Saskatchewan businesses encourage staff to stand to ward off disease

REGINA – A new Canadian study suggests the average person spends more than half of their day being sedentary, and now some Saskatchewan businesses are working to keep staff on their feet at work.

Dr. David Alter, the senior scientist at the Toronto Rehabilitation Institute led the study, and said even 30 minutes to an hour of exercise a day may not counteract the effects of hours logged behind a desk or sitting on the couch for the remainder of the day.

“What we found was that sitting time is linked to higher risk of death, higher risk of heart disease, higher risk of cancer, cancer-related deaths, heart disease-related deaths and diabetes,” he added.

Developing technology is helping people spend more time on their feet during a work day.

Mauro Montanini is the general manager of Avanti Office Products in Regina and said he’s seen a steady increase of local businesses invest in desks that convert from a seated position to a standing one.

Story continues below advertisement

“That can lead to reduced absences, increased productivity, lower health costs. All those factors make it a business decision that it pays to invest in this technology,” he said.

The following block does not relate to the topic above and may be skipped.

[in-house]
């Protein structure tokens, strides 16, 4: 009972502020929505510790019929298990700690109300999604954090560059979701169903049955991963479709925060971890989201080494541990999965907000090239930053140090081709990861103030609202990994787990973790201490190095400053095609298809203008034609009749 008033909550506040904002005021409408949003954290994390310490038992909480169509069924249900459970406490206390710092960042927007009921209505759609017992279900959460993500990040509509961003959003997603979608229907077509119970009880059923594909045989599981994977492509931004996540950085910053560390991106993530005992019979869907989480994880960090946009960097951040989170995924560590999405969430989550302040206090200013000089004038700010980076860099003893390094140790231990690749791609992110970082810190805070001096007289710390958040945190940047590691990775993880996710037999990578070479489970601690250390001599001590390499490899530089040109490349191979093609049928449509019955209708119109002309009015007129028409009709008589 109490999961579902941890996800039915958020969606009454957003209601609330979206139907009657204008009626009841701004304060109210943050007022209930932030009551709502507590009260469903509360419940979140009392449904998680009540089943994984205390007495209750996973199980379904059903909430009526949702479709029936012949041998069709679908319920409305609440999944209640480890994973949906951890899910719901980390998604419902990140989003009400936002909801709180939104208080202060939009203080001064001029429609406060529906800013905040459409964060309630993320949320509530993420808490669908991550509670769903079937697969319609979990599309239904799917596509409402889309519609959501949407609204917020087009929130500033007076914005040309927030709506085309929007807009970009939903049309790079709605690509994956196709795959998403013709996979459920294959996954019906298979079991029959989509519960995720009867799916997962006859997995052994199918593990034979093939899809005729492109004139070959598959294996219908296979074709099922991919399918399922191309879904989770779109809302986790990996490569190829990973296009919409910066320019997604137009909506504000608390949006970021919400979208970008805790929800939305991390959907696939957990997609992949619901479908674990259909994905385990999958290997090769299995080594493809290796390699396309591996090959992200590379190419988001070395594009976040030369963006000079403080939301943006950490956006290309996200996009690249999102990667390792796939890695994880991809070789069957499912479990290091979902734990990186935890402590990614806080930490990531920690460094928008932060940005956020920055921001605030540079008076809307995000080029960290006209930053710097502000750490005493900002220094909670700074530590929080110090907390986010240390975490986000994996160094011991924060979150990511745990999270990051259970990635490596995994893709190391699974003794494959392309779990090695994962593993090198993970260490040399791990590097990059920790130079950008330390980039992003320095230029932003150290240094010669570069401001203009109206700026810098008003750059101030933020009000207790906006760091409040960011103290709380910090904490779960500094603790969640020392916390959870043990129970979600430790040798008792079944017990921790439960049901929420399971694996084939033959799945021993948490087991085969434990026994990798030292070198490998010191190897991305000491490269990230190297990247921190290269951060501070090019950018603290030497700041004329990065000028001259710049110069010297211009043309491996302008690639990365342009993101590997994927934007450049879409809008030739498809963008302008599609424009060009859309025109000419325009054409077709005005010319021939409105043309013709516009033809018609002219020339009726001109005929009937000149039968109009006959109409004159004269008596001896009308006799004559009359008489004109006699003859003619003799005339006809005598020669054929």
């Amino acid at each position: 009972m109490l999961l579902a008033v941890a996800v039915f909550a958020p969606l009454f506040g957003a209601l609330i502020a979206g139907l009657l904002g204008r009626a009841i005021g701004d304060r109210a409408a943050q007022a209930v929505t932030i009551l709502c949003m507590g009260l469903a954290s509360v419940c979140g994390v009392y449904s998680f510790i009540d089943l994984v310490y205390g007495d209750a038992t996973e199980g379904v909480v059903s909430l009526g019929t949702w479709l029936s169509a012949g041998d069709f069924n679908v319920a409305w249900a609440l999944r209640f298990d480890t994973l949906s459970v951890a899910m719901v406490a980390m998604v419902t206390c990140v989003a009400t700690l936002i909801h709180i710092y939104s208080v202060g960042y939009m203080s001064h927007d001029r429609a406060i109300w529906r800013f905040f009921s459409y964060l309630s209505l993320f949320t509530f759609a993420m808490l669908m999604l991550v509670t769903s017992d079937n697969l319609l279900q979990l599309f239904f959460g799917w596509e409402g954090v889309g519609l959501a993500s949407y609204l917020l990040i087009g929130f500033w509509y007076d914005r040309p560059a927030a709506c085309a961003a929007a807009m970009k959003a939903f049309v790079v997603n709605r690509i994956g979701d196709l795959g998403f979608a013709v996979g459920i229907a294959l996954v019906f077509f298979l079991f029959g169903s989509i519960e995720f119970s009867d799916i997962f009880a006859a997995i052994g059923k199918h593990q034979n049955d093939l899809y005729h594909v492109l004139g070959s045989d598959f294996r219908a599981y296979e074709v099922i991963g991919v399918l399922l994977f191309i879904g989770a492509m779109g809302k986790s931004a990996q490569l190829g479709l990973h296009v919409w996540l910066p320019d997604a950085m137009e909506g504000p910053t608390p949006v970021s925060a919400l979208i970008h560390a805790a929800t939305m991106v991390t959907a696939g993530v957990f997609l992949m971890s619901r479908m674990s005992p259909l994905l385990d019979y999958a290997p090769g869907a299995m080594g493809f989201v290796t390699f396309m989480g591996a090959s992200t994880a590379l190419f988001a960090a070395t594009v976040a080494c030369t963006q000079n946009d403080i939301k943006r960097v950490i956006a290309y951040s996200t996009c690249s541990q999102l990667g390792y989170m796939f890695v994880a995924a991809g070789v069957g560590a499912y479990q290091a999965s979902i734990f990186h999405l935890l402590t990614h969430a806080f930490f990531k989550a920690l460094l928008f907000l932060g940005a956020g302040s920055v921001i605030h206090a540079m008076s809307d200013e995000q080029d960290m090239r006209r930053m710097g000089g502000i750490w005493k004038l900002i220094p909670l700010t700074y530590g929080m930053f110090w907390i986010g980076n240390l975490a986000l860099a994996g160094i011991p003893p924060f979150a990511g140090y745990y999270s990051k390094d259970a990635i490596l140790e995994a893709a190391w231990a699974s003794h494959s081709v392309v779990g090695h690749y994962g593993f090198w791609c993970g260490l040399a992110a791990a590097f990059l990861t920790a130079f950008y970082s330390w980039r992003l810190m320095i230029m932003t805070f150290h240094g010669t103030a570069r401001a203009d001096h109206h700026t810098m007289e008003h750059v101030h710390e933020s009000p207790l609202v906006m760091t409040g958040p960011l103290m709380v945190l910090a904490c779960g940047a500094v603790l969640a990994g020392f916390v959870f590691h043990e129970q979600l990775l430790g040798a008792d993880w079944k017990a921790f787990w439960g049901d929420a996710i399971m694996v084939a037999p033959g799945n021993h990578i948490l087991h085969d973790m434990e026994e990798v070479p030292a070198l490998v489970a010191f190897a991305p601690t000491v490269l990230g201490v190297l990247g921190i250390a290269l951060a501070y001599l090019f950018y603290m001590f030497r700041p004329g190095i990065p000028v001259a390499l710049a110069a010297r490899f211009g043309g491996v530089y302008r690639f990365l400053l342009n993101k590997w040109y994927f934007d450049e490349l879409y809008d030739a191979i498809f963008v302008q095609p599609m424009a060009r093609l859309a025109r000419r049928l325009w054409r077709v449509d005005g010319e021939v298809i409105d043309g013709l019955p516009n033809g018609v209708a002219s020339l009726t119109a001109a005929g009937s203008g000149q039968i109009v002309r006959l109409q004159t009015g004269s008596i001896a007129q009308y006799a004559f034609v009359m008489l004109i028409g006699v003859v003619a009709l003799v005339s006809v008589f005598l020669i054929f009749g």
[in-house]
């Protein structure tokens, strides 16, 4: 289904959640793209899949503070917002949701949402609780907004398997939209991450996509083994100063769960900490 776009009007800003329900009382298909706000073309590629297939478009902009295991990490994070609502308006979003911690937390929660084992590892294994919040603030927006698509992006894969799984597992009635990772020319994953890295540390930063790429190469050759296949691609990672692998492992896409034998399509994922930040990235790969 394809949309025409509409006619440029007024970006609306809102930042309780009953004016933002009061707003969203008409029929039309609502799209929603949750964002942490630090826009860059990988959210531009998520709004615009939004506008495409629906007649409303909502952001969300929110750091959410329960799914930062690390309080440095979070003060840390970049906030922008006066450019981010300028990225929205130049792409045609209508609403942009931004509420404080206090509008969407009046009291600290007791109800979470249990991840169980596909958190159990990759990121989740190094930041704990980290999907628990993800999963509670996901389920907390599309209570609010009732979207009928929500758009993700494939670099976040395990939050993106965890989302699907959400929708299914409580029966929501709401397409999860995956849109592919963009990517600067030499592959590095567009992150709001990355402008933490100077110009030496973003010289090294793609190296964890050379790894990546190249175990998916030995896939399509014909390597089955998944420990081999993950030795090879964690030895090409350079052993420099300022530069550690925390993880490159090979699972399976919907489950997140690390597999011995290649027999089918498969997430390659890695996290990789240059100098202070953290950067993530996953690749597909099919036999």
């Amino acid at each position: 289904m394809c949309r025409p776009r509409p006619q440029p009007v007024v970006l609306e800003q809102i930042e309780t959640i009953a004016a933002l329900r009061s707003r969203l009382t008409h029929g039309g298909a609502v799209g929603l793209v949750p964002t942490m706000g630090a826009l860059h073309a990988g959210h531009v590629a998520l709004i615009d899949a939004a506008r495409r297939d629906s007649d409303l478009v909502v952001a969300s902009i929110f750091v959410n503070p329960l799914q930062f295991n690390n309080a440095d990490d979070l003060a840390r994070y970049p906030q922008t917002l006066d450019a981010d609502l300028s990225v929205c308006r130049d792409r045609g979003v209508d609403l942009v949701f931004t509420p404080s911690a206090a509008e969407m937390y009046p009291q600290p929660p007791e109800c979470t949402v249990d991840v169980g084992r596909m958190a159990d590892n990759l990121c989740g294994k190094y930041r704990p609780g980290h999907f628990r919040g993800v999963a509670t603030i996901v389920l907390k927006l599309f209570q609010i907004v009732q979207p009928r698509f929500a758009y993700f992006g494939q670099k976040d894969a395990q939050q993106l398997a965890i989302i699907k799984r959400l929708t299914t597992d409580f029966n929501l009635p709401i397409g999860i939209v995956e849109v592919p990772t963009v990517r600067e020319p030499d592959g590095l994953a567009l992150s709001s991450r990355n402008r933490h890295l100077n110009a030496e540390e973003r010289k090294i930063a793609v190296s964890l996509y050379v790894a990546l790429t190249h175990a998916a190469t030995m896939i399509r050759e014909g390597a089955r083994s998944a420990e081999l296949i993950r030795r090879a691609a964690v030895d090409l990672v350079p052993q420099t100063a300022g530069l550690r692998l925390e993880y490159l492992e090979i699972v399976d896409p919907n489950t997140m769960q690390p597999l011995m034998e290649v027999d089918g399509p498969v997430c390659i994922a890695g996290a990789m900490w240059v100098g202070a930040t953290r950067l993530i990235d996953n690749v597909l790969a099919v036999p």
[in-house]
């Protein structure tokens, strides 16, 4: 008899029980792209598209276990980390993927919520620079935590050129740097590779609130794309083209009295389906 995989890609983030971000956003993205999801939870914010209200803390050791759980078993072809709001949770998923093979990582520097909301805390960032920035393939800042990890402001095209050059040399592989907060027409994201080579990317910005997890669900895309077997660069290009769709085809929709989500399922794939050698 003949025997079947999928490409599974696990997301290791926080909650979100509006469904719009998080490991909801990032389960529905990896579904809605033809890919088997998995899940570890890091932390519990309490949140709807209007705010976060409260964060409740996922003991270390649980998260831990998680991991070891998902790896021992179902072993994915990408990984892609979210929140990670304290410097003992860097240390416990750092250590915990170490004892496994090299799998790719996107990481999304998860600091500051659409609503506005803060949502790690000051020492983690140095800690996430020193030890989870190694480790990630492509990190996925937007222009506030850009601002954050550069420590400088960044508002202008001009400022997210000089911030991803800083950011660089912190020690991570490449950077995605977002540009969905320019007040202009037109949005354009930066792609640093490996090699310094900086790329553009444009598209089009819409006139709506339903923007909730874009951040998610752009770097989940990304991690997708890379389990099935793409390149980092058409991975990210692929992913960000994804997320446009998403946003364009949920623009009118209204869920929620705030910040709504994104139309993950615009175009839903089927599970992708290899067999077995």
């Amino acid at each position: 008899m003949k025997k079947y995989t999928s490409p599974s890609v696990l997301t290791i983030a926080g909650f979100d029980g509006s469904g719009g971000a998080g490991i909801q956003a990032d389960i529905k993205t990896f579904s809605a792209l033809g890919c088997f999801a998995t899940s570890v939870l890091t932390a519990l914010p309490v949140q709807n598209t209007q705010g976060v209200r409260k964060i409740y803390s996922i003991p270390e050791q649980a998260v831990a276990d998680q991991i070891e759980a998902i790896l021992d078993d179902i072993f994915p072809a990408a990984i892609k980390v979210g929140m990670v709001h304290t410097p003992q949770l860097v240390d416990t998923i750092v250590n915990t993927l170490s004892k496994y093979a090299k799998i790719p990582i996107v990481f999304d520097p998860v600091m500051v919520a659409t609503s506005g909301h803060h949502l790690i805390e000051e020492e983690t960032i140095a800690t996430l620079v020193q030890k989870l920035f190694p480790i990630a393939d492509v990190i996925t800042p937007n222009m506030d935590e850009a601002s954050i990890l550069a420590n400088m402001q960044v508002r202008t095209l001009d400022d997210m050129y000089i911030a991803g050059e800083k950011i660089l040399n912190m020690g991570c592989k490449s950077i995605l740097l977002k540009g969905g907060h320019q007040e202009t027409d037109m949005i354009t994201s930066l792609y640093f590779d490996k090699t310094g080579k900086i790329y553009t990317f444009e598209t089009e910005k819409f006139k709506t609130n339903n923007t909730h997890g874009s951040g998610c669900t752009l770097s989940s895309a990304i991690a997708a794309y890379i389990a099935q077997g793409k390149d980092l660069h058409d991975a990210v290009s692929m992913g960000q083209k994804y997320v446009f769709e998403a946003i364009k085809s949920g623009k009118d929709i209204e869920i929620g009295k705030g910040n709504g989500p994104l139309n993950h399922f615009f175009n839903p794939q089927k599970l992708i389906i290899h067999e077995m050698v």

Other Saskatchewan employers have embraced the benefits that come with encouraging their staff to stay active throughout their shift.

The president of Phoenix Group, Pam Klein, said the company implemented a ‘Wellness Room’ where staff can work out.

“It’s not a big financial contribution, it’s not a lot of time, but the output, and the moral and attitude is only good,” she explained.

The company also encourages breaks and brings in a yoga instructor for employees to do some exercise over the lunch hour, which employee Kaila MacDonald said helps when you’re staring at computer most of the day.

“It’s tough to sit for that long but when you’re encouraged to take a break it’s not that bad.”

It’s unclear the amount of activity needed to offset the negative health risks that come with all that sitting, but the study suggests the more time on your feet, the better.

Sponsored content